Increasing interest and participation in fishing at offshore oil and gas platforms, along with widespread support for effective artificial reef development by coastal states, led Congress to enact the NFEA. The NARP, written in 1985, allowed for the planning, siting, permitting, constructing, installing, monitoring, managing, and maintaining of artificial reefs within and seaward of state jurisdictions.

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The removal of platforms from the GOM has resulted in the loss of valuable reef and fishery habitat. Researchers report fish densities to be 20 to 50 times higher at oil and gas platforms than in nearby open water. Each standing platform seasonally serves as critical habitat for 10,000 to 20,000 fishes, many of which are of recreational and commercial importance (Stanley and Wilson, 1997). Reggio (1987) estimated that 70 percent of all saltwater fishing trips offshore Louisiana were destined for one or more oil and gas platforms. Avanti Corporation, Inc. (1991) estimated that 30 percent of the recreational fisheries catch, a total of approximately 15 million fish, was caught near platforms offshore Louisiana and Texas.

Policy

At the end of 1999, 5,862 platforms had been installed and 1,879 platforms had been retired from the GOM. The total number of platforms installed and removed per year is presented in Figure 1. At the end of 1999, 3,983 oil and gas platforms existed in the GOM. Platform distribution across the GOM is presented in Figure 2. Rigs-to-reefs locations across the Gulf of Mexico are presented in Figure 3.

Abandonment and removal of offshore oil and gas platforms are regulated and required by the MMS in Federal waters and by the USACOE in state waters.

The MMS requirements for platform abandonment are the following:

1. remove all platforms from the lease within one year after lease termination;

2. sever all well conductors and pilings at -15 feet below the mudline; and

3. verify the location is clear of any bottom obstructions after platform removal.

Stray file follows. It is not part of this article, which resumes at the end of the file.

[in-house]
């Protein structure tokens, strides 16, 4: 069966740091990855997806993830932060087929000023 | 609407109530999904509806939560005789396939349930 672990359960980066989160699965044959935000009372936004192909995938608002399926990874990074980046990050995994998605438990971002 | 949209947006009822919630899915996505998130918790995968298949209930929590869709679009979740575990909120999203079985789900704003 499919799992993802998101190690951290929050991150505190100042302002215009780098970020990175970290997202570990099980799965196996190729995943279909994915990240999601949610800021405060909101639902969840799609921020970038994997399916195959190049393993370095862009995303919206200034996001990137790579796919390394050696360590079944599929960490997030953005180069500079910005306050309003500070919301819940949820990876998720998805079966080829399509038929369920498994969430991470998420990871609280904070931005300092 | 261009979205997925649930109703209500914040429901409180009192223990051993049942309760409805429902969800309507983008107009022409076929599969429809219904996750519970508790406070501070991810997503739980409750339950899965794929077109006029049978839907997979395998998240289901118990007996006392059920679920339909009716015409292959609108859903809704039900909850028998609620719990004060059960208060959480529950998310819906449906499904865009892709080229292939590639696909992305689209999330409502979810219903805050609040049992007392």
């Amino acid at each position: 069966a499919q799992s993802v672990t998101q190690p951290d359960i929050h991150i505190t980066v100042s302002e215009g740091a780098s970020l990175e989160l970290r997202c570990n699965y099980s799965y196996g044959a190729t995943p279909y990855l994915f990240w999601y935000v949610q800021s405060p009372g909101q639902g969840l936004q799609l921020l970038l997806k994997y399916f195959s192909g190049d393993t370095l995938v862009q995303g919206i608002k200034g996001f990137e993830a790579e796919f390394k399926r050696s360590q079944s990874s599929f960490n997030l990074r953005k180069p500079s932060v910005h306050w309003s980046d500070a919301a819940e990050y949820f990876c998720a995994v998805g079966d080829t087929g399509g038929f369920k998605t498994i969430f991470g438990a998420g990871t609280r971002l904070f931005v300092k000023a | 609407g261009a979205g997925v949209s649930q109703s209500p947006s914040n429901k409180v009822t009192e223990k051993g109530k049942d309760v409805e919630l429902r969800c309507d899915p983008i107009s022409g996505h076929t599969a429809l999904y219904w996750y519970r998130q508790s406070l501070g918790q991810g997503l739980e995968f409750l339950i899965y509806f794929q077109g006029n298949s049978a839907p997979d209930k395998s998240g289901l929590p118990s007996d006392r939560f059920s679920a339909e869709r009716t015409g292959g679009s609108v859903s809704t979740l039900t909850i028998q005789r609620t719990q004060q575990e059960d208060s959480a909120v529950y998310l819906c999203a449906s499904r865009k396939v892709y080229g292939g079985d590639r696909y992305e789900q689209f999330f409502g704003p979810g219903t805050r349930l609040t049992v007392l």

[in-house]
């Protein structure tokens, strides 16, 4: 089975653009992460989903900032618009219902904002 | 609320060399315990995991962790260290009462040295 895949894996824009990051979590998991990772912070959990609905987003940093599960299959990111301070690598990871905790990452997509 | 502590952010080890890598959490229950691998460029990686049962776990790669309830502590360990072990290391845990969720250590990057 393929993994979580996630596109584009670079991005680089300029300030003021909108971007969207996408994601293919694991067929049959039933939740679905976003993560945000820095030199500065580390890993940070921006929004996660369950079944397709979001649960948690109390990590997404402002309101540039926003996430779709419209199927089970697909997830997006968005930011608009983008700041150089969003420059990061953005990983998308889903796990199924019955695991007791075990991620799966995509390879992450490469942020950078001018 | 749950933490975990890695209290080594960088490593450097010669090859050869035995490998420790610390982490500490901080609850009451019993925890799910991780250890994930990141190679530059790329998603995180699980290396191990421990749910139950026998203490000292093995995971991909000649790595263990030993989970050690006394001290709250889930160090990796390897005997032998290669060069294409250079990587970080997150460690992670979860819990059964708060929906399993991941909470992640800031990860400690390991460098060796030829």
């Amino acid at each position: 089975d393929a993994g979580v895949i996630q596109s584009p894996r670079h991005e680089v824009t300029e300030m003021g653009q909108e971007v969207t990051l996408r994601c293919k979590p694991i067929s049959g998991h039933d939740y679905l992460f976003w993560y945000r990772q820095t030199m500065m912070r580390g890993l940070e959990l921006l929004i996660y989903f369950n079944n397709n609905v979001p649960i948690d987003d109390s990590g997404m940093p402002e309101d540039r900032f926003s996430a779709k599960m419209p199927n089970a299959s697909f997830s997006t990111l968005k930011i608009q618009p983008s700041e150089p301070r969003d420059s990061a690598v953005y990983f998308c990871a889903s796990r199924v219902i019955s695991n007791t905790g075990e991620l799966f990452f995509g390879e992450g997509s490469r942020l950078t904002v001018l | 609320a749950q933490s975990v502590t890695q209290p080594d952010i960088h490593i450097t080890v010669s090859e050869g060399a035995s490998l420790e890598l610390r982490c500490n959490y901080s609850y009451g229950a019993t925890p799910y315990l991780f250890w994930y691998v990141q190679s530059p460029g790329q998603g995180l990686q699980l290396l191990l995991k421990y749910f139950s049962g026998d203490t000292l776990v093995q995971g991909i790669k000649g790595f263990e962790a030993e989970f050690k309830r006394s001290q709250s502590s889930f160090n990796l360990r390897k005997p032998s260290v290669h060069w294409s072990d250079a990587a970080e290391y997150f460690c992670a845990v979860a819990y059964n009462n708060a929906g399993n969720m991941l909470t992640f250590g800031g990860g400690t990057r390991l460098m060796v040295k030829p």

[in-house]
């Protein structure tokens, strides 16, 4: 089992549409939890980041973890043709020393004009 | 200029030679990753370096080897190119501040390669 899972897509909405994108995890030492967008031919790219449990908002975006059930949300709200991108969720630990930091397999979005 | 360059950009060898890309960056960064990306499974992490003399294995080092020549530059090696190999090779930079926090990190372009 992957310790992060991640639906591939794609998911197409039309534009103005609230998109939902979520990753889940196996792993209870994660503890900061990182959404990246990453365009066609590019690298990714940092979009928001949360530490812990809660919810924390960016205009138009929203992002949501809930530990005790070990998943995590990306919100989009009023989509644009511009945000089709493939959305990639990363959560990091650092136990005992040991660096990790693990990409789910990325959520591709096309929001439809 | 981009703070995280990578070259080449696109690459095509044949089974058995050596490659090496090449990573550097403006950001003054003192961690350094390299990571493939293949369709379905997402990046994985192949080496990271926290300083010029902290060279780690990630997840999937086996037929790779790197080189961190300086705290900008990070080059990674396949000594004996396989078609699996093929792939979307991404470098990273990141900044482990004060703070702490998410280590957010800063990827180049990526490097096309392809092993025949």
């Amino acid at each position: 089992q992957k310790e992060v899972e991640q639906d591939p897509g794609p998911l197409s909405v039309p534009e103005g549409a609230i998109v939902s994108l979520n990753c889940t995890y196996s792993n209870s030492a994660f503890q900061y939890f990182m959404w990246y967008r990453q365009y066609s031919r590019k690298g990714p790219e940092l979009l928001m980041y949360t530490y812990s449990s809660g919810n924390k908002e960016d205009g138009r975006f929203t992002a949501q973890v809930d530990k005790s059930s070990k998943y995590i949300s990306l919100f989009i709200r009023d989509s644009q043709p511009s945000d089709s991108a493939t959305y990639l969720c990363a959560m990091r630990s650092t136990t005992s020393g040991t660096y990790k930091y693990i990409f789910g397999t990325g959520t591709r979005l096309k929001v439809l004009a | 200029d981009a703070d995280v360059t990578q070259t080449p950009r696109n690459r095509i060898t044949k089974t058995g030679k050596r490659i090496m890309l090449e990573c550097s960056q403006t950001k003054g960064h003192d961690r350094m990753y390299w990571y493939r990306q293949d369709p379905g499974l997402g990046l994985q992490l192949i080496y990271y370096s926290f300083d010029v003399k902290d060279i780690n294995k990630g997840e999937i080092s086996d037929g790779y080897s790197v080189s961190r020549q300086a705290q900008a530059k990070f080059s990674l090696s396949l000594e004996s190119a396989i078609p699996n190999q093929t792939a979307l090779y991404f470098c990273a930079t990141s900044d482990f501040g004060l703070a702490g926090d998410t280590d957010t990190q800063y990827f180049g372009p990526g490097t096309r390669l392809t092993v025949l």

Recognizing the benefits oil and gas platforms contribute to the enhancement of marine fisheries habitat, the MMS announced in 1983, and again in 1993, its support for the conversion of selected obsolete oil and gas platforms for permanent use as artificial reefs (i.e., RTR) on the OCS.

In 1998 the MMS policy on RTR was revised to reflect the progress made through the artificial reef permitting requirements of the USACOE and artificial reef criteria of the NARP. The MMS policy is as follows.

The MMS supports and encourages the reuse of obsolete offshore petroleum structures as artificial reefs in U.S. waters. The structure must not pose an unreasonable impediment to future mineral development. The reuse RTR plan must comply with the artificial reef permitting requirements of the U.S. Army Corps of Engineers and the criteria in the National Artificial Reef Plan. The state agency responsible for managing marine fisheries resources must accept liability for the structure before MMS will release the Federal lessee from obligations in the lease instrument.

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Progress

Three methods of platform removal and reefing have been used in the RTR process (Figures 4, 5, and 6).

1. Tow-and-Place Platform

2. Topple-in-Place Platform

3. Partial Removal in Place Platform

The first use of an oil and gas structure for a reef occurred in 1979 with the relocation of an Exxon experimental subsea production system from offshore Louisiana to a permitted artificial reef site offshore Apalachicola, Florida. In 1982 the first platform jacket was donated. Owned by Tenneco, it was towed from offshore Louisiana to a location offshore Pensacola, Florida. The first platform toppled in place for a reef occurred in 1987 with the Oxy USA, Inc. donation of their platform “A” in South Marsh Island Block 146 to the Louisiana Artificial Reef Program.

Since the first RTR project, progress has been made in the RTR conversion process. In 1995 Union Pacific Resource Company used the first non-explosive partial platform removal method offshore south Texas at their North Padre Island A-58 platform reef site. At the end of 1999, 16 partial platform removals had been used as the method of conversion from platform to reef. This progress in the RTR process has resulted in economic savings to the industry and monetary reward to the state. Equally important are the higher reef profile and minimal trauma to and loss of platform- associated reef organisms.

The RTR donations and methods of removal and reefing by state are presented in Table 1.

Table 1. Rigs-to-Reefs Donations and Methods of Removal and Reefing by State at the End of 1999

 

Rigs-to-Reefs

Tow-and-Place

Topple-in-Place

Partial Removal

State

Donations

Platforms

Platforms

Platforms

Louisiana

94

59

31

04

Texas

50

24

14

12

Florida

03

03

00

00

Alabama

04

04

00

00

Mississippi

00

00

00

00

Totals

151

90

45

16

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Recognizing the preservation of environmental values associated with the method of partial removal of the platform, the MMS in 1997 established a policy to allow the industry the option to partially remove the well conductors at the same depth below the water line (BWL) at which the industry had proposed to remove the platform jacket.